May 19, 2020
In 2016, 43 percent of eligible voters — nearly 100 million people — didn’t cast a ballot in the presidential election. But why? Was it due to a lack of faith in our election system? Or a deficit of information and interest? Who are these eligible citizens?
A groundbreaking new report by the Knight Foundation seeks to answer these important questions. Its findings have significant implications for the 2020 election and the future of our democracy.
This virtual panel discussion was on America’s widespread problem of disengagement from the political process. How do we bring these voices into our democracy? What structural changes might facilitate greater participation? And in the midst of the COVID-19 pandemic, what steps must we take to prevent even lower voter turnout?
This event was produced in partnership with the Knight Foundation, New York University's John Brademas Center, and the Brennan Center for Justice.
Evette Alexander joined Knight Foundation in January 2019. She oversees a portfolio of research and evaluation efforts that inform the foundation’s impact strategies and thought leadership.
Previously, she served in various internal and external roles as a strategist and senior researcher working to cultivate insights that simplify complexity and enable critical decision-making.
She served as manager of strategy and market intelligence at ADT, where she provided leadership in strategic planning and market analysis in a time of major industry change and disruption. She developed and managed an intelligence program that leveraged primary and secondary research to inform innovation; marketing; mergers and acquisitions; and product development initiatives.
In prior roles as a senior analyst with Kroll Associates and as an independent contractor, she managed strategic research efforts for 30+ Fortune 500/1000 and other multinational clients operating in the U.S., Brazil or other Latin American markets across a wide range of industries, from financial services to fast-moving consumer goods to pharmaceuticals.
Evette Alexander holds a dual Bachelor of Arts with highest honors in economics and political science from the University of Florida and a global Master of Business Administration with highest honors from the University of Manchester in the U.K.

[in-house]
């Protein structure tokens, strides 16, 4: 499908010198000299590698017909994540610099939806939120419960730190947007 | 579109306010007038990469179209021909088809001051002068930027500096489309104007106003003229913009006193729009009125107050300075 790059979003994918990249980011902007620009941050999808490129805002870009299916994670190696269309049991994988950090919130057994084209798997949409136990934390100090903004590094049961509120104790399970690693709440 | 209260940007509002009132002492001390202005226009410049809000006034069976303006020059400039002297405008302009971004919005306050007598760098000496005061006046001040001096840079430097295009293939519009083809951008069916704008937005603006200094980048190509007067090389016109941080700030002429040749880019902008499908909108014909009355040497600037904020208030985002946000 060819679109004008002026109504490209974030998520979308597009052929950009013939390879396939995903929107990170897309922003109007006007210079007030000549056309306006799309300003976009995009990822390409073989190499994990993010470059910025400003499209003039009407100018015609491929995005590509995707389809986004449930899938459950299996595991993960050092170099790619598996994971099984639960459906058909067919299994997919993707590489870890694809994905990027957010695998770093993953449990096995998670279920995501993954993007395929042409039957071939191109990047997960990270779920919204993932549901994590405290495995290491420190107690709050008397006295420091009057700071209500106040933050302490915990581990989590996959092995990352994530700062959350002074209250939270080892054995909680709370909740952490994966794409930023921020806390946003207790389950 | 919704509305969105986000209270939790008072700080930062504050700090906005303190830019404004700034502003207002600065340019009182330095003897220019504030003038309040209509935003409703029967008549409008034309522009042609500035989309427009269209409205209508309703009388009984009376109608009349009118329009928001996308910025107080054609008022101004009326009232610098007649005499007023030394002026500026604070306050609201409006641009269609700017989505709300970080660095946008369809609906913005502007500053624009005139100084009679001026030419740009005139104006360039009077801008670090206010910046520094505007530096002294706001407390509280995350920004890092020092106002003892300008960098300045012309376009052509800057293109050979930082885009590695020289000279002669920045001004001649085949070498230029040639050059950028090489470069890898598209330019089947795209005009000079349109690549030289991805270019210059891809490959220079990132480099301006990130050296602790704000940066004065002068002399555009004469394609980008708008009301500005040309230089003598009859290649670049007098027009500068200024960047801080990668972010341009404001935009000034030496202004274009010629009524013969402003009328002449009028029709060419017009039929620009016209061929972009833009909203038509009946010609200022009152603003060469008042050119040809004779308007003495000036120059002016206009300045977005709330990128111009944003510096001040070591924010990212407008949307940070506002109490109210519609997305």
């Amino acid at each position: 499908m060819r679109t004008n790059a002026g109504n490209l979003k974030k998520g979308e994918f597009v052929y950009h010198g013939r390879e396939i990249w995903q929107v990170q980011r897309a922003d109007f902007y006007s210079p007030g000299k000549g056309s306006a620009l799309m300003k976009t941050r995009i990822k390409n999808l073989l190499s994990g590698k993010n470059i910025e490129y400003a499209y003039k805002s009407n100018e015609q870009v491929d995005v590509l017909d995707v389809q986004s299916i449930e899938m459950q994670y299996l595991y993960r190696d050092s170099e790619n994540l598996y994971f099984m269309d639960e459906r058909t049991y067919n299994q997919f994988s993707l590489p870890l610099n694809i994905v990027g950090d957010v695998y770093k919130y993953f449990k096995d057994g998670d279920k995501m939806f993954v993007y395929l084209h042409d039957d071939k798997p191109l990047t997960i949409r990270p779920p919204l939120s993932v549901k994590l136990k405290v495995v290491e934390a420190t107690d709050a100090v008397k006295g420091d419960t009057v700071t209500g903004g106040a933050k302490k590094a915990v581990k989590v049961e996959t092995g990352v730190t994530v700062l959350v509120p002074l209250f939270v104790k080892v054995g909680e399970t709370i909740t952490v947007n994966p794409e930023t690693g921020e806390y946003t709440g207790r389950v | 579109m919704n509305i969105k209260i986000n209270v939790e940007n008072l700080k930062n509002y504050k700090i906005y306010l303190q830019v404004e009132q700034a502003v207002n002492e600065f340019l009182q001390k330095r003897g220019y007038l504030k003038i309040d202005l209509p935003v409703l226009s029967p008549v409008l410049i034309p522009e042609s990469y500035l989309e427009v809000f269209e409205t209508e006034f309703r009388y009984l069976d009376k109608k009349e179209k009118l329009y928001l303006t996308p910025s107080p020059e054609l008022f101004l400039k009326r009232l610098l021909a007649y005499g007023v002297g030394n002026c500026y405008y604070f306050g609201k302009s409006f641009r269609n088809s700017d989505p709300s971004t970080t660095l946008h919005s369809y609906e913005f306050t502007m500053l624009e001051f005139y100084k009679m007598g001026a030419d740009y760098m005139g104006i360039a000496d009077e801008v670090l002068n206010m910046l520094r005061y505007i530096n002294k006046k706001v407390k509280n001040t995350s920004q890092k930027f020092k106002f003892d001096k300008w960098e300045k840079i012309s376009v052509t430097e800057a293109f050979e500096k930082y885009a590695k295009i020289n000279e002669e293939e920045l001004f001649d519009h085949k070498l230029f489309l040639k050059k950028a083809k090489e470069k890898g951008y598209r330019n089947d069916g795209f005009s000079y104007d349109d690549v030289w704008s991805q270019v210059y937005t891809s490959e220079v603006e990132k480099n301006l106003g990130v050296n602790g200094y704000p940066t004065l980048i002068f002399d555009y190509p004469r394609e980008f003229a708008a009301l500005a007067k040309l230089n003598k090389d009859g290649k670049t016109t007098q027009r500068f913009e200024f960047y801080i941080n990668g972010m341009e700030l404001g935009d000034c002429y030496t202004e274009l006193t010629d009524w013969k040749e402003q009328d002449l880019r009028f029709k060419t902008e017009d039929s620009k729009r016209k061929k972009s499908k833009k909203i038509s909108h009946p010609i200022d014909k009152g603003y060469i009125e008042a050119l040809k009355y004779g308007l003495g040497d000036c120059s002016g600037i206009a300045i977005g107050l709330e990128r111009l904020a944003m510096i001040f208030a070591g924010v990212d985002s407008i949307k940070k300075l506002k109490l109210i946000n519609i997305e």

She serves on the board of Touching Miami with Love, a nonprofit providing holistic programming to bolster scholastic achievement and emotional development for under-resourced kids in the Overtown and West Homestead communities.
Trey Grayson is known as a problem solver and collaborative leader who works with his clients to successfully navigate their government, legal, political, public relations, regulatory, and tax challenges. In addition to his work at FBT, Trey is also a principal in the firm’s public affairs affiliate, CivicPoint.
Prior to joining FBT, Trey served as the president & CEO of the Northern Kentucky Chamber of Commerce for three years. At the Chamber, he worked closely with hundreds of volunteer members to accomplish Chamber and regional priorities and was a recognized leader in workforce and regional collaboration.
From 2011 to June 2014, he served as the director the Institute of Politics (IOP) at Harvard University’s John F. Kennedy School of Government, where he worked with 19 staff members and more than 400 undergraduate students to administer the IOP’s programming. While at Harvard, Trey was known as an expert on the political views of millennials and the role of technology in politics and government. He was also extensively involved on campus and served as a freshman academic adviser and faculty fellow for the men’s basketball team.
Prior to his time at Harvard, Trey served as a two-term Secretary of State for the Commonwealth of Kentucky. The youngest secretary of state in the country at the time of his election, Trey was recognized as a national leader in government innovation, business services, election modernization, and civic education and served as served as chair of the Republican Association of Secretaries of States and as president of the National Association of Secretaries of State, the first Kentuckian to hold either position. Trey was known as an effective advocate for the office in the Kentucky General Assembly with several legislative wins, including the successful effort to modernize Kentucky’s partnership, LLC, and corporate laws, in addition to several election modernization bills.